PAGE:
VP for growth at North American
Power reveals strategy
gas, new territories
American Power, a Norwalk, Conn-based power
born just over two years ago, will start selling natural gas starting with New
Jersey and New York "within the next few months," Taff Tschamler, senior VP of
business development and well-known energy market expert, told us last week in
an exclusive interview.
"We view ourselves as a marketing and data company, not necessarily as an
energy company," Tschamler
with typical candor. "We're not
building power plants or drilling wells.
We're trying to attract and keep customers and to manage all the
complexities of doing business with utilities and ISOs."
So far, that focus has led to success. Revenue from the firm's founding in
March 2010, through year-end 2010 was $25 million. Full-year 2011 revenue was $125 million
and the firm is profitable and cash-flow positive, Tschamler
provide net income numbers.
Employee headcount as of mid-May was 45, up from 40 a month before. He expects it will reach 50 next
Customer count at the privately held firm
160,000, up from 100,000 in November 2011.
North American sells in the residential power
in 16 utility territories in Connecticut, Illinois, Maryland, New Jersey, New
York, Ohio and Pennsylvania.
"We have ambitions to expand into all the states with residential choice
that we expect to be viable," including Massachusetts, New Hampshire and Texas,
Tschamler said. The firm also wants
to pick up customers in some territories not yet tackled in states where it is
North American's emphasis is unabashedly on marketing. "Part of our differentiation from other
retailers is using three main marketing channels." The firm has done
enormous amount of direct mail" in the Northeast, sending "many millions" of
pieces with help from an undisclosed partner and building "a large base of mail
is "traditional telemarketing" and the third -- now
about 40% of the firm's new business -- is a variant on the network-marketing
business model. That model is used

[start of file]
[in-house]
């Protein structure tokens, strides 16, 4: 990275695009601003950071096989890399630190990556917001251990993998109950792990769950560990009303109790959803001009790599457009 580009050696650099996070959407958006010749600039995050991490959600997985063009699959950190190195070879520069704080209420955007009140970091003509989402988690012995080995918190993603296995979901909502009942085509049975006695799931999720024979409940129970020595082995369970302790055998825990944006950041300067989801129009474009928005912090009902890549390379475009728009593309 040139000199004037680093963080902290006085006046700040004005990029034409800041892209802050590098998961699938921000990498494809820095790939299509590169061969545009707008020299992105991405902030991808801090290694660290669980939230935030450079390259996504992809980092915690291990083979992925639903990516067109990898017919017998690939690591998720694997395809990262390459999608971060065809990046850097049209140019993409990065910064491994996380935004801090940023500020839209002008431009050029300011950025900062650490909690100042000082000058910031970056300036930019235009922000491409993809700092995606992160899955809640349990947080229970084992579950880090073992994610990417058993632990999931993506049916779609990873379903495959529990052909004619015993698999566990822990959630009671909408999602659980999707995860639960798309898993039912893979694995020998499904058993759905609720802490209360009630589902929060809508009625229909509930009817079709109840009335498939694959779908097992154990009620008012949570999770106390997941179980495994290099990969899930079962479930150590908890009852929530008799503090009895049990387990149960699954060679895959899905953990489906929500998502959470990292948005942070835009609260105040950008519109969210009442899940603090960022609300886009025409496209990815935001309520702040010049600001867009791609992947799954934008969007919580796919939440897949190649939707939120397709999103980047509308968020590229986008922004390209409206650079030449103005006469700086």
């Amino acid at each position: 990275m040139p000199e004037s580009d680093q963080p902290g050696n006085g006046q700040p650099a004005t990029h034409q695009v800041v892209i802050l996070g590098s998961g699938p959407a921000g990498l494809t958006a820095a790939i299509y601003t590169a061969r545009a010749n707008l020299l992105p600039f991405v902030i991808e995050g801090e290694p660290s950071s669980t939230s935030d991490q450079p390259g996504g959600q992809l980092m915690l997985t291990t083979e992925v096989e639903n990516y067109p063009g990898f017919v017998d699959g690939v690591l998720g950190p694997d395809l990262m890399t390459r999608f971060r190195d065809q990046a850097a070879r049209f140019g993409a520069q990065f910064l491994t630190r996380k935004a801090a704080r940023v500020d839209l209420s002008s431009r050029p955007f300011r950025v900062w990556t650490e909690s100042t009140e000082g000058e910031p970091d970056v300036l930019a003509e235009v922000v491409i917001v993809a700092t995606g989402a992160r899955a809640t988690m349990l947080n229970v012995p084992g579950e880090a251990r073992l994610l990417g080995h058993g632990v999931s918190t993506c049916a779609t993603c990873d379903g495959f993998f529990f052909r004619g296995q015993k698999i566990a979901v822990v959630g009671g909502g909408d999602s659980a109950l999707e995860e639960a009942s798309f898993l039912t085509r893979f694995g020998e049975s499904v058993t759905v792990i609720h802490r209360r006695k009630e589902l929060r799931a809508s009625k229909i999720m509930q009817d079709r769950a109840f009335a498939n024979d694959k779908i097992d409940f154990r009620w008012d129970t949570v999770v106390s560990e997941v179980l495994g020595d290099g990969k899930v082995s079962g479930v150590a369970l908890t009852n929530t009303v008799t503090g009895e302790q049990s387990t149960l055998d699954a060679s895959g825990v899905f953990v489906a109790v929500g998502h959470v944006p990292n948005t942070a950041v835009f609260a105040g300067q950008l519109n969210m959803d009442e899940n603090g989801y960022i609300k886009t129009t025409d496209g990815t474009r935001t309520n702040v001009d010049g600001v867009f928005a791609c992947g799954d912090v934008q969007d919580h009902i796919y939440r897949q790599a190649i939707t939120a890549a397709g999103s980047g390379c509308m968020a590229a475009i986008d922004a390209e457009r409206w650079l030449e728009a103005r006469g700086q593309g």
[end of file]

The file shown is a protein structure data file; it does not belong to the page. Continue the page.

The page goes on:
by many retailers, he added, but it typically requires customers of a retailer
to pay a fee upfront to offer the service to prospective customers, who may in
turn become reps.
It usually requires a monthly fee to use a company-provided
to manage the home-based recruiting and sales operation, Tschamler said. North American charges neither fee,
making it unique in the industry, he added.
"We are very excited about the prospects of this channel because it has
the potential for viral growth," he said.
Savings is key
Clearly North American is concerned foremost with offering customers
savings, as the firm's website puts claimed savings on its opening page. Where Commonwealth Edison charges
Illinois customers 7.73¢/KWH, North American charges 5.99¢/KWH, the
"It's quite difficult for us and anyone else to truly differentiate on
the product," Tschamler said. "This
is a product that's relatively low-interest. It's not like a car or a handbag or a
cup of coffee. It's mainly your
In addition to appealing to the pocketbook, the site aims at the
consumer's conscience. "Change for
you as a consumer -- and for humanity at large," it proclaims. It
make a monthly donation to each customer's charity of
Within the FAQ tab, customer skepticism is addressed with a page headed,
"We know -- this is hard to believe.
We expected your skepticism.
Magellan had to convince people the world is
It even addresses naive but real-world questions such as
my utility be mad at me for choosing North American Power's supply?" The site
answers, "Not one iota." The site veers into the cutesy: "Who do I contact if I
need a hug?" is paired with the answer, "Still us."
That language is all deliberate, Tschamler said. "Our chief marketing officer and his
team are extremely focused on being a marketing company educating customers on
the energy piece but making it simple and maybe even a little bit fun," he
"It's very important for us to have the look and feel that goes beyond
both mom-and-pop and a large corporation."
In addition to power
soon gas, the firm sells renewable-energy certificates (RECs), under the brand
name "American Wind." It uses RECs in delivering both its standard 25% renewable
power and its premium-priced 100% renewable power to retail
Tschamler, who ran DNV KEMA's retail energy practice for part of his 15
years with that consultancy, believes that falling power prices have helped
retailers compete with incumbent utilities. "If we were facing an increasing price
market, that would make it more difficult," he said.
"If utilities had bought their long-term contracts two or three years ago
and prices were now much higher, it would be much harder for us to compete. But that hasn't been the
In his view, deregulation everywhere should put an end to utilities'
playing any role at all as suppliers, as it did in Texas. Outside Texas, North American and its
competitors "have a strange relationship with the utilities. We compete with them but at the same
time we're highly dependent on them."
Tschamler would prefer that, as in Texas or the UK, competitive retailers
take on the burdens of billing and support typically still retained
the incumbent utilities. "It would
be better for the customers," he added.
And he believes utilities necessarily
innovative than competitive retailers because they are
monopolies. "There may be some
utilities that have an innovative mindset but they don't have the direct
financial incentives we do."
© 2012 GHI LLC